In reference to the specific comment I made above, for the entirety of Zhiro’s character and whether or not he has “backbone” — he’s be raised in a culture where he has minimal rights and any sign of defiance could result in his death. I’ve never written him to have a lack of backbone, but rather a highly trained sense of survival combined with an exceptionally warped sense of what love (familial and otherwise) look like. Zhiro’s starting to set some standards and boundaries for himself, which is brand new for him. So it’s not that he’s lacked in courage, but that he’s never known that it was okay to have boundaries or enforce them. Hence his expectations for what love looks like from a sibling, a friend, a father, a god, have all been pretty self-destructive. Now he’s learning to draw some lines for himself. What he expected was somebody to care about him enough not to hurt him because he cared about them. And again and again he has found that has not been the case.

On matters of battle and stories, it sounds like an interesting writing challenge. The narrative at that point becomes one of a collective rather than an individual. In order to achieve closure for a conflict that claims many individuals to achieve a collective goal, a writer would have to approach that in a non-traditional way. Would the narrative jump from one person to the next as each dies, passing on the focus as they work and fall for the collective purpose? Would the group be characterized as a single entity? The biggest challenge is that readers often connect to narratives via characters and they have a limited capacity to remember and care about a large cast. So telling the stories of a collective would have the struggle of making the reader care about not one, but many, and to give every disparate individual a larger collective connecting arch. It would definitely be a challenge, but it could make for a very interestingly constructed story!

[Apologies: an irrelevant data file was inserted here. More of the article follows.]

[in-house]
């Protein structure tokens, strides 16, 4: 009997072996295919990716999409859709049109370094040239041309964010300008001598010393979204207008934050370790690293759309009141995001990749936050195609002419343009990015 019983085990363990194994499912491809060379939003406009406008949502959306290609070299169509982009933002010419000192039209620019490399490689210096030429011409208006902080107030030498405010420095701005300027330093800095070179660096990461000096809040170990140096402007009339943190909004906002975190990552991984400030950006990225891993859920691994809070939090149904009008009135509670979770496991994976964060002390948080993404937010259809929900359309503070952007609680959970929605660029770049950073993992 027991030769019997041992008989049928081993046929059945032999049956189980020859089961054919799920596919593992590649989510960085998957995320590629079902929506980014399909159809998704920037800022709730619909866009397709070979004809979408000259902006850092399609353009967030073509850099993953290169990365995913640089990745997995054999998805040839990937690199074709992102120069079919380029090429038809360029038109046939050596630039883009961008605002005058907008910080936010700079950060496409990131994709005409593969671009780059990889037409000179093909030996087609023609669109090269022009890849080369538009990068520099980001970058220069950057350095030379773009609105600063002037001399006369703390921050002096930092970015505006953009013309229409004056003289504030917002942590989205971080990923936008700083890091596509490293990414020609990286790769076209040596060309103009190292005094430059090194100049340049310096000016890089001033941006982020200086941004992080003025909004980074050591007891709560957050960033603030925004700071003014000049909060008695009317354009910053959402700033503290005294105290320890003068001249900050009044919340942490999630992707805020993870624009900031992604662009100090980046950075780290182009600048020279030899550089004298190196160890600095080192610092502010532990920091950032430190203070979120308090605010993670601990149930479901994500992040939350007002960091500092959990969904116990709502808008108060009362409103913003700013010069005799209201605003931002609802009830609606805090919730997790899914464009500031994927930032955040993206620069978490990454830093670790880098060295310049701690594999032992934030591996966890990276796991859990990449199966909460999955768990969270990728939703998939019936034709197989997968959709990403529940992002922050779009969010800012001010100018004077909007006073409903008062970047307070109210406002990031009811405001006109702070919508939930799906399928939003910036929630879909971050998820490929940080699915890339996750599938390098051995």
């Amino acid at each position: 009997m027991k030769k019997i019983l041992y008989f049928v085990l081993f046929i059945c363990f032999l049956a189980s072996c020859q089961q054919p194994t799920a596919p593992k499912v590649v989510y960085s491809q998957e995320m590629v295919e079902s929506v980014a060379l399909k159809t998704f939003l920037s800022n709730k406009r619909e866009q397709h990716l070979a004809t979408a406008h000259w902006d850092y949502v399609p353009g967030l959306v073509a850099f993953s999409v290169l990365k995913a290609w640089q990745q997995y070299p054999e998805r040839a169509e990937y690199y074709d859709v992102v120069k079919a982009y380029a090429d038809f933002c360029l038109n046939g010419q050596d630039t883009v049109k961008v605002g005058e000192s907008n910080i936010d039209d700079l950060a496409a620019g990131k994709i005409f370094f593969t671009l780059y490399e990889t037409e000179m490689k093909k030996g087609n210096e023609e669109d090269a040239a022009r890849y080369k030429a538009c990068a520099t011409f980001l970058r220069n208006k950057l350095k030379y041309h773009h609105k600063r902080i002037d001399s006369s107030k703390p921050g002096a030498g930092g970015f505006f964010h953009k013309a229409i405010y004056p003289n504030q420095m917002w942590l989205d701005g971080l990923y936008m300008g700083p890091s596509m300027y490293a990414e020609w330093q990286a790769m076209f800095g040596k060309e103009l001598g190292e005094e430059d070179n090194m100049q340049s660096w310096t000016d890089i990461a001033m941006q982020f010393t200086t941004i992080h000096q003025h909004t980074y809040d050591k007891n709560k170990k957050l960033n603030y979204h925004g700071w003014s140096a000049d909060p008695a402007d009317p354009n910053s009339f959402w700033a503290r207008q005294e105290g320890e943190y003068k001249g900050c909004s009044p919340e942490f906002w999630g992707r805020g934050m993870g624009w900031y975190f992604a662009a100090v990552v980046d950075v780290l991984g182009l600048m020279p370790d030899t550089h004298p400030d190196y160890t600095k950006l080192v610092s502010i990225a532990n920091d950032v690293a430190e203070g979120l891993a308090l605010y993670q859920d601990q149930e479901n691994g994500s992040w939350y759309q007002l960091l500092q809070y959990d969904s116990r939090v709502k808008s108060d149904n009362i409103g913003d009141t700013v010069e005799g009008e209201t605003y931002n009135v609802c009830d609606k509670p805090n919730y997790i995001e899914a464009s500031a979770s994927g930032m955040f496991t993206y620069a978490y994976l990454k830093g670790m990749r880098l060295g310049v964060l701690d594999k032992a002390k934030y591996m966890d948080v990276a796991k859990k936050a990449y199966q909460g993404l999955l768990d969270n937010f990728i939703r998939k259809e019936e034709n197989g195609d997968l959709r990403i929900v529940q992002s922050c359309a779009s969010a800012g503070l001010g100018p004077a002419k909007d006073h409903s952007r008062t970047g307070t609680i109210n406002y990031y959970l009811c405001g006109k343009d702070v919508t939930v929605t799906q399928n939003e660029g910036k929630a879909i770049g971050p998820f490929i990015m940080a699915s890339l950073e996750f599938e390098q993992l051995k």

I can’t express how grateful I am that you took the time to respond thoughtfully to my post. Sometimes, I become too emotional and unfocused. Sometimes I worry that something inside me is breaking loose, something terrible. It helps to know that people can consider my words and thoughts and not be immediately repulsed. That said, I’d like to share a metaphor I learned about that feeling, one that possibly unites myself and Zhiro.
“And each word that Flagg spoke sank into Thomas’ heart, like a sealed cask of poison dropped into a well.” (Stephen King The Eyes of the Dragon) That’s how Zhiro feels right now, isn’t it? Terrified to move, terrified to breathe, lest one of those casks break open and poison his entire heart. Too many people, for too long, have placed their poison in him, and it’s not a collection he can curate indefinitely.

That metaphor is really apt redscarf! Zhiro has been a vessel for too much poison for far too long, and he’s realizing that it is a situation that cannot stand. That boundaries must be set, and that there has to be more to a relationship, whether that be friend or god or family, than consuming their poison.